(Robert M. Bramson)
Do not automatically respond by trying to solve difficult people’s problems.
Do not automatically agree with difficult people even if you think they are right.
Never argue with difficult people.
Always feed back the difficult person’s main points before you do anything else.
Remember people’s names and what they tell you.
Remember what you are doing, what you are supposed to do, what you have and have not done.
Be sure what you want to remember is collected and connected.
Link what you do not know to what you do know.
Do you always follow through on promises?
Do you get back with people who are trying to get in touch with you?
Do you communicate a sincere interest in the person with whom you are communicating, even if he or she is boring or difficult? Do you give the person the impression that you want to help?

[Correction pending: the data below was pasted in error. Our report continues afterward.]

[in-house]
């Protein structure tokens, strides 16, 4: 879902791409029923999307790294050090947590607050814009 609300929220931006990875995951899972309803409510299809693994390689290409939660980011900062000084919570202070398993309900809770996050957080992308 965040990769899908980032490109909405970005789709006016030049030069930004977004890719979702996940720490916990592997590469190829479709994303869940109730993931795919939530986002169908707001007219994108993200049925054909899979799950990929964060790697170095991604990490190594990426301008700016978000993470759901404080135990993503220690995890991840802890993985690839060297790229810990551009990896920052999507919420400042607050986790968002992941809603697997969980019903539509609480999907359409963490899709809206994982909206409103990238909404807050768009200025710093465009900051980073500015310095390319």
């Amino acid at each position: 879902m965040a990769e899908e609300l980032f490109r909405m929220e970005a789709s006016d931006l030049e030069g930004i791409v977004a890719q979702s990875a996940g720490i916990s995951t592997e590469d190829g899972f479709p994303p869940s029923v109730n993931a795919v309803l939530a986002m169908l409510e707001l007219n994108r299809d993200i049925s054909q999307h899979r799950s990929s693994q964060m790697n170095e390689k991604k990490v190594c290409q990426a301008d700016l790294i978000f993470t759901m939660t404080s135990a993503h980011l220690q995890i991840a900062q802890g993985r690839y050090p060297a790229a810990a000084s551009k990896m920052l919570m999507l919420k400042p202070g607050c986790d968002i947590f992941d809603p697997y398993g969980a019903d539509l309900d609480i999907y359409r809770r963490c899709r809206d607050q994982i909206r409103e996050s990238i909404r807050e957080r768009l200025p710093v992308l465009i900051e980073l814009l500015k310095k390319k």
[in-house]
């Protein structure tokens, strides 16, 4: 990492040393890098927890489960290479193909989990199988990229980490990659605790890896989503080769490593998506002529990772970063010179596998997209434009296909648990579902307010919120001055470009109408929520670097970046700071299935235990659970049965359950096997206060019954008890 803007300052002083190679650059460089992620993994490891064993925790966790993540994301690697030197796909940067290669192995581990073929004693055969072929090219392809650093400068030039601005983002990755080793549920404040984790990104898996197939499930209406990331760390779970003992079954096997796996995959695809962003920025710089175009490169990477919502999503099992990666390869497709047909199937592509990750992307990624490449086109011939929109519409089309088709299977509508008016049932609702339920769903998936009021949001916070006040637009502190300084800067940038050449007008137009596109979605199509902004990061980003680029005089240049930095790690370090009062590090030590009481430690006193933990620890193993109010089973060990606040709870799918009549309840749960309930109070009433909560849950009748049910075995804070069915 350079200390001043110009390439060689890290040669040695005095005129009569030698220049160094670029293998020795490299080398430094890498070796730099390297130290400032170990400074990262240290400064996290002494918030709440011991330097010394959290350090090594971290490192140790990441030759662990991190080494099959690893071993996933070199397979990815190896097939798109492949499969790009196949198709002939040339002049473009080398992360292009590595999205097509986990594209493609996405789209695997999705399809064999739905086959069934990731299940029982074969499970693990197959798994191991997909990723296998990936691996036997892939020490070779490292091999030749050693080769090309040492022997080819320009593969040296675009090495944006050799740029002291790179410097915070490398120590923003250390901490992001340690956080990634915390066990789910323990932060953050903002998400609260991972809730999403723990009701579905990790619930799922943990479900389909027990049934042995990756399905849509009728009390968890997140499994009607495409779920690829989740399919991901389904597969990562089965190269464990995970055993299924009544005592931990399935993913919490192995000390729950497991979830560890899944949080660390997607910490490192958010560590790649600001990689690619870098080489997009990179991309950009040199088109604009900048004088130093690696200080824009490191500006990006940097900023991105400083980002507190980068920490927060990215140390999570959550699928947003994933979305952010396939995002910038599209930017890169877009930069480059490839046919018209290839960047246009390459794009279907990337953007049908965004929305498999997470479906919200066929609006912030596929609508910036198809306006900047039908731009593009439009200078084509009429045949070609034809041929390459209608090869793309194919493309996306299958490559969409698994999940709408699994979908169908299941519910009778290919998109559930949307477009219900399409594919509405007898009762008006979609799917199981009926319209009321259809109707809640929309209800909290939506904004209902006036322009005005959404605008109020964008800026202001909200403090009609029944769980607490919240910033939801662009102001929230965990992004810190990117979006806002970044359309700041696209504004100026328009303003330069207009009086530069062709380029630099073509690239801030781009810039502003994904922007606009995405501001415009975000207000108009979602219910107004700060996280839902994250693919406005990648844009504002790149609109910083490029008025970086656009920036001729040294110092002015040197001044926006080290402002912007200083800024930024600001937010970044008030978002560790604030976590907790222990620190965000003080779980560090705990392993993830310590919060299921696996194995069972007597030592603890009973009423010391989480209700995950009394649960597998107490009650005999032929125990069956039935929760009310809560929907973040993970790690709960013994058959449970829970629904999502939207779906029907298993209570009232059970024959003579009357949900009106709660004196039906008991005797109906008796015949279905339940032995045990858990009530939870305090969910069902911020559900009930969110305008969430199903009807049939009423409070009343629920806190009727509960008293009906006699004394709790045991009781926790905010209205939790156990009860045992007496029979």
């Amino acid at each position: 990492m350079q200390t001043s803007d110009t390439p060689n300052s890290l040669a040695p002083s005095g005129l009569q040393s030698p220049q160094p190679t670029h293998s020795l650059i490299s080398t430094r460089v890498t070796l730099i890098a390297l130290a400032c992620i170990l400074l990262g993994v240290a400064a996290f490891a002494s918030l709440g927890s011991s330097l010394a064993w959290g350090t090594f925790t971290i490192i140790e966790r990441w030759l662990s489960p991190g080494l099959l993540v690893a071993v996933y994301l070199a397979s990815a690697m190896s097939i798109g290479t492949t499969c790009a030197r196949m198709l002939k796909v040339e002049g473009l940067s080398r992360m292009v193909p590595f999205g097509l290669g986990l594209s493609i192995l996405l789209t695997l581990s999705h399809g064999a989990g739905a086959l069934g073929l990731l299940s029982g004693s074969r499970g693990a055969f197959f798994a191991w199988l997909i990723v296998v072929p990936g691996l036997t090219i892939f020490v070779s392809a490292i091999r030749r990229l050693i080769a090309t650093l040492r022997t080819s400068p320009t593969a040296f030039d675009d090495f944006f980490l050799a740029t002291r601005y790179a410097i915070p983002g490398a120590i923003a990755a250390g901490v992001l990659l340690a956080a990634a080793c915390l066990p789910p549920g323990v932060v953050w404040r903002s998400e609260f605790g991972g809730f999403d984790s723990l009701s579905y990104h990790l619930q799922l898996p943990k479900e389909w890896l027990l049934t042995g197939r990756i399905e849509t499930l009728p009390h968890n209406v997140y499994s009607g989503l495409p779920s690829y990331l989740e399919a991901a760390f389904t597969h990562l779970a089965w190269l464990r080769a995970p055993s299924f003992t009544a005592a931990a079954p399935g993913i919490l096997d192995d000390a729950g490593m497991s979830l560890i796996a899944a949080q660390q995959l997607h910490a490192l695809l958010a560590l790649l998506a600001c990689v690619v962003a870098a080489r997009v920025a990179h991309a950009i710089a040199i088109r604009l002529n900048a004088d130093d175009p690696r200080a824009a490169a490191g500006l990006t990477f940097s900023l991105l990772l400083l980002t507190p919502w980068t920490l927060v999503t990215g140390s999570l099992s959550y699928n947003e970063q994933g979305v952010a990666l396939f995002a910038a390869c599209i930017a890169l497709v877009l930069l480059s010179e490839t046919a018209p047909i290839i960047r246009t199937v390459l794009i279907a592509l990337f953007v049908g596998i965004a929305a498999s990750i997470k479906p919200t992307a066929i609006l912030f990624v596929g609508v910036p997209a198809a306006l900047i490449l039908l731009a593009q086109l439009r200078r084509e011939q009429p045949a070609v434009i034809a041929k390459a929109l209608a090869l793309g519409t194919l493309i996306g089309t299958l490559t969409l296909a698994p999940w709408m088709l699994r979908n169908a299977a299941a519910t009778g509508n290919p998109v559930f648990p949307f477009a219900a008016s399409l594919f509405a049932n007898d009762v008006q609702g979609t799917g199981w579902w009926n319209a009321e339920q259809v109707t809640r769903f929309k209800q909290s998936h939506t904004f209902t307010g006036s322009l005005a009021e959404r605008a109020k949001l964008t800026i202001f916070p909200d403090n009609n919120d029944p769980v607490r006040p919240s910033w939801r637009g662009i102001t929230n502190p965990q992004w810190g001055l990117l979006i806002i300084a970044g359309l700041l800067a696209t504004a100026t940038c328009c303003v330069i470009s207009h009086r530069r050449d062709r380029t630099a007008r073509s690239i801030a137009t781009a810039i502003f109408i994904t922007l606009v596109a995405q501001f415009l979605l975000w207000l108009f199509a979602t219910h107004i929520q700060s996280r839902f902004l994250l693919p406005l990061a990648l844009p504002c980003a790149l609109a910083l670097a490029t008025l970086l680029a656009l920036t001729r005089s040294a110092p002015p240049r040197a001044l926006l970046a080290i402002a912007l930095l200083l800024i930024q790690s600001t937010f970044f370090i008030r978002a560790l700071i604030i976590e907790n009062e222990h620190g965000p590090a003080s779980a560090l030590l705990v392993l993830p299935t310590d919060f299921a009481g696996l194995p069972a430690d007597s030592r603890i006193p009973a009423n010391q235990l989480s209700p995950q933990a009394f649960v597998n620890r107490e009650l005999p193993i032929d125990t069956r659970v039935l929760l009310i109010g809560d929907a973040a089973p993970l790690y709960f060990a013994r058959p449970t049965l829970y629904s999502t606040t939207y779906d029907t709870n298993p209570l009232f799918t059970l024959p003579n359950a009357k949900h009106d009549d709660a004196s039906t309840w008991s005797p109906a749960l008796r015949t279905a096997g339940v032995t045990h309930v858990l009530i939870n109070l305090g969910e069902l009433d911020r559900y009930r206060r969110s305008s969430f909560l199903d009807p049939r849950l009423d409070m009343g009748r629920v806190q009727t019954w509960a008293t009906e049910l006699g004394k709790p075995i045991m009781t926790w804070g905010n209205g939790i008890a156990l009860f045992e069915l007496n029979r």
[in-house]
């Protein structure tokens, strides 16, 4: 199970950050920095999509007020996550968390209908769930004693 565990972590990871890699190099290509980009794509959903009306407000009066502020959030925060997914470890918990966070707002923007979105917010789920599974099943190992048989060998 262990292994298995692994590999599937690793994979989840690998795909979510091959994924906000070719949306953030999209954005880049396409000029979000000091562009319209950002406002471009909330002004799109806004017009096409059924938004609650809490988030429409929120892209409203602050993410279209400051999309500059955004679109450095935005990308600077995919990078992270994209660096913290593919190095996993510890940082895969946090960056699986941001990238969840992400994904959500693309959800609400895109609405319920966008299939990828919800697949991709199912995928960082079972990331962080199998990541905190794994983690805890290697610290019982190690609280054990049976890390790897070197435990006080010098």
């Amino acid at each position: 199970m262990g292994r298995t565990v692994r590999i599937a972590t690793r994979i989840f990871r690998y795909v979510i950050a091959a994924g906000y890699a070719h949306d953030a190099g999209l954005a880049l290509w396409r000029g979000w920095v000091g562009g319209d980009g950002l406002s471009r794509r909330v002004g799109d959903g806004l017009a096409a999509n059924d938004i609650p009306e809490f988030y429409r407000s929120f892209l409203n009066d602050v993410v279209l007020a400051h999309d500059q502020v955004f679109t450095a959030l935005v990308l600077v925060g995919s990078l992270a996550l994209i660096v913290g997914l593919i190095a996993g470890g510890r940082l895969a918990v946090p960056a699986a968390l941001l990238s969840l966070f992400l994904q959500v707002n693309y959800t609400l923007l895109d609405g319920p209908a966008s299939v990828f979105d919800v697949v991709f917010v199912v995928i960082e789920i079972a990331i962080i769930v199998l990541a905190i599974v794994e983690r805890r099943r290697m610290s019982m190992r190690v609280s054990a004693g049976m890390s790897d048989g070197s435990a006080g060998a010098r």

Do you take the initiative to find a way to help, a way to say yes?
People do not want to know what you cannot do for them; they want to know what you can do for them.
Clear communication is your responsibility, not the other person’s.
You cannot listen and talk at the same time.
(Peter F. Drucker)
It is your vision or its absence that shapes your future.
Assignments change all the time and unpredictably, although the job may not change.
You cannot build performance on weaknesses; you can only build it on strengths.
The things you did to get a promotion are not the things you need to do now.
The ultimate test of success is success.